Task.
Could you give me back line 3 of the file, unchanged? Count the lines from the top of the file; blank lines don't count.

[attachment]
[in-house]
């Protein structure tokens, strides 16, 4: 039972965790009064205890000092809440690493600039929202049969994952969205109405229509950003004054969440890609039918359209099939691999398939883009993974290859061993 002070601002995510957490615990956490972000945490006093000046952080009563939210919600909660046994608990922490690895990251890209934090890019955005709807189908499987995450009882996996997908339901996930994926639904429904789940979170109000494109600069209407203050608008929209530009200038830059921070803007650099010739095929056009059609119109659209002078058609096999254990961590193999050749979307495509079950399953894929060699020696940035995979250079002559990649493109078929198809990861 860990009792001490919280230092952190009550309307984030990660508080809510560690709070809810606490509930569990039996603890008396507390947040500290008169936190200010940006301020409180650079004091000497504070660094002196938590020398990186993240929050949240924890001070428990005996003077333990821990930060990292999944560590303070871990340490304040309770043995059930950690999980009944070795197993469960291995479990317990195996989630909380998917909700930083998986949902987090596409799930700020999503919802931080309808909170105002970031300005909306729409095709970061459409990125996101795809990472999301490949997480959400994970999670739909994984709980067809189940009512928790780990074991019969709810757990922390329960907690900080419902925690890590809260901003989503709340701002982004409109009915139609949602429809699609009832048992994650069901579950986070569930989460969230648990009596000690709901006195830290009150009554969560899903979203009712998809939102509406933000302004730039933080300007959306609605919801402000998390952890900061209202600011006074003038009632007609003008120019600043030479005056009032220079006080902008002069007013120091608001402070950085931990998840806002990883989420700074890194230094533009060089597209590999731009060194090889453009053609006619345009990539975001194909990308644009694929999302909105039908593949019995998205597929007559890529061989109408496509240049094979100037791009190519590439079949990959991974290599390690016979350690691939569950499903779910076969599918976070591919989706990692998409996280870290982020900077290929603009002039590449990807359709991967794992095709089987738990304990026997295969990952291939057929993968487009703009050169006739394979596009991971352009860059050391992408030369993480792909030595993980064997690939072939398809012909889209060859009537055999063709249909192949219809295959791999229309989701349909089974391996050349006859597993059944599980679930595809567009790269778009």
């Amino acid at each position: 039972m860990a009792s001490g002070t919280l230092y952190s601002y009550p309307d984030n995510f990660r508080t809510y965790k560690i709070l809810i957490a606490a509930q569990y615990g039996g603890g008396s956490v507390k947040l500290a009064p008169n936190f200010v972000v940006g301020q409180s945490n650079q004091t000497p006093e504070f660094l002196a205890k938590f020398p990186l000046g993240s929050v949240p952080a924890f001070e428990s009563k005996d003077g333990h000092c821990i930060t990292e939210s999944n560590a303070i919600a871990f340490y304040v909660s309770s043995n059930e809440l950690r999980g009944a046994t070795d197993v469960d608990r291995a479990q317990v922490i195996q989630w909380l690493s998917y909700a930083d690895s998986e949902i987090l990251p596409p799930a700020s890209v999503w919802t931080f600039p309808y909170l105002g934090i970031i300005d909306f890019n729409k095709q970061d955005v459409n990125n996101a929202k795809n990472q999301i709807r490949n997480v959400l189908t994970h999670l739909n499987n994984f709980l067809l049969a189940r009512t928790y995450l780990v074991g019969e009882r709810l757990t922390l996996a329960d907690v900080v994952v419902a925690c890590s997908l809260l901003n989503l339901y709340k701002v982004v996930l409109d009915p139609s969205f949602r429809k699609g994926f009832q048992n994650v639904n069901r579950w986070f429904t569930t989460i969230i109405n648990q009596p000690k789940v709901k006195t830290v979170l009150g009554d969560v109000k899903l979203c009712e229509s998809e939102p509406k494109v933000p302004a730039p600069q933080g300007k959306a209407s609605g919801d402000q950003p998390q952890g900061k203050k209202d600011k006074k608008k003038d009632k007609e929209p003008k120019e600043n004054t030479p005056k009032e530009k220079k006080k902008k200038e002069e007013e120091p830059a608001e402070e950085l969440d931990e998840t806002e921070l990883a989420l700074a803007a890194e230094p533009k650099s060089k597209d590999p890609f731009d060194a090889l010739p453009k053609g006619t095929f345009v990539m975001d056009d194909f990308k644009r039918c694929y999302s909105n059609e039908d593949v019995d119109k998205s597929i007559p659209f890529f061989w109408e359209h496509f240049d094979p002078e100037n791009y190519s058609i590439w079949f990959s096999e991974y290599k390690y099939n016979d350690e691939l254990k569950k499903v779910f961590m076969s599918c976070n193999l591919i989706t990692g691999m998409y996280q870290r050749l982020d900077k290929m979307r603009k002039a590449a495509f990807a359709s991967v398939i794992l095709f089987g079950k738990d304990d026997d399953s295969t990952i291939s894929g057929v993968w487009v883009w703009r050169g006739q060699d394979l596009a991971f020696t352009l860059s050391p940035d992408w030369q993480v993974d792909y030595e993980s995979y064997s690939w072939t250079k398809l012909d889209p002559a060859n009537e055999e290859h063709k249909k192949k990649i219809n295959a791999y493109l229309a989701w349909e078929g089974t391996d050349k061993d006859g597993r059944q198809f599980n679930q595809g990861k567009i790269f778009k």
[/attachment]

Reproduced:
């Amino acid at each position: 039972m860990a009792s001490g002070t919280l230092y952190s601002y009550p309307d984030n995510f990660r508080t809510y965790k560690i709070l809810i957490a606490a509930q569990y615990g039996g603890g008396s956490v507390k947040l500290a009064p008169n936190f200010v972000v940006g301020q409180s945490n650079q004091t000497p006093e504070f660094l002196a205890k938590f020398p990186l000046g993240s929050v949240p952080a924890f001070e428990s009563k005996d003077g333990h000092c821990i930060t990292e939210s999944n560590a303070i919600a871990f340490y304040v909660s309770s043995n059930e809440l950690r999980g009944a046994t070795d197993v469960d608990r291995a479990q317990v922490i195996q989630w909380l690493s998917y909700a930083d690895s998986e949902i987090l990251p596409p799930a700020s890209v999503w919802t931080f600039p309808y909170l105002g934090i970031i300005d909306f890019n729409k095709q970061d955005v459409n990125n996101a929202k795809n990472q999301i709807r490949n997480v959400l189908t994970h999670l739909n499987n994984f709980l067809l049969a189940r009512t928790y995450l780990v074991g019969e009882r709810l757990t922390l996996a329960d907690v900080v994952v419902a925690c890590s997908l809260l901003n989503l339901y709340k701002v982004v996930l409109d009915p139609s969205f949602r429809k699609g994926f009832q048992n994650v639904n069901r579950w986070f429904t569930t989460i969230i109405n648990q009596p000690k789940v709901k006195t830290v979170l009150g009554d969560v109000k899903l979203c009712e229509s998809e939102p509406k494109v933000p302004a730039p600069q933080g300007k959306a209407s609605g919801d402000q950003p998390q952890g900061k203050k209202d600011k006074k608008k003038d009632k007609e929209p003008k120019e600043n004054t030479p005056k009032e530009k220079k006080k902008k200038e002069e007013e120091p830059a608001e402070e950085l969440d931990e998840t806002e921070l990883a989420l700074a803007a890194e230094p533009k650099s060089k597209d590999p890609f731009d060194a090889l010739p453009k053609g006619t095929f345009v990539m975001d056009d194909f990308k644009r039918c694929y999302s909105n059609e039908d593949v019995d119109k998205s597929i007559p659209f890529f061989w109408e359209h496509f240049d094979p002078e100037n791009y190519s058609i590439w079949f990959s096999e991974y290599k390690y099939n016979d350690e691939l254990k569950k499903v779910f961590m076969s599918c976070n193999l591919i989706t990692g691999m998409y996280q870290r050749l982020d900077k290929m979307r603009k002039a590449a495509f990807a359709s991967v398939i794992l095709f089987g079950k738990d304990d026997d399953s295969t990952i291939s894929g057929v993968w487009v883009w703009r050169g006739q060699d394979l596009a991971f020696t352009l860059s050391p940035d992408w030369q993480v993974d792909y030595e993980s995979y064997s690939w072939t250079k398809l012909d889209p002559a060859n009537e055999e290859h063709k249909k192949k990649i219809n295959a791999y493109l229309a989701w349909e078929g089974t391996d050349k061993d006859g597993r059944q198809f599980n679930q595809g990861k567009i790269f778009k």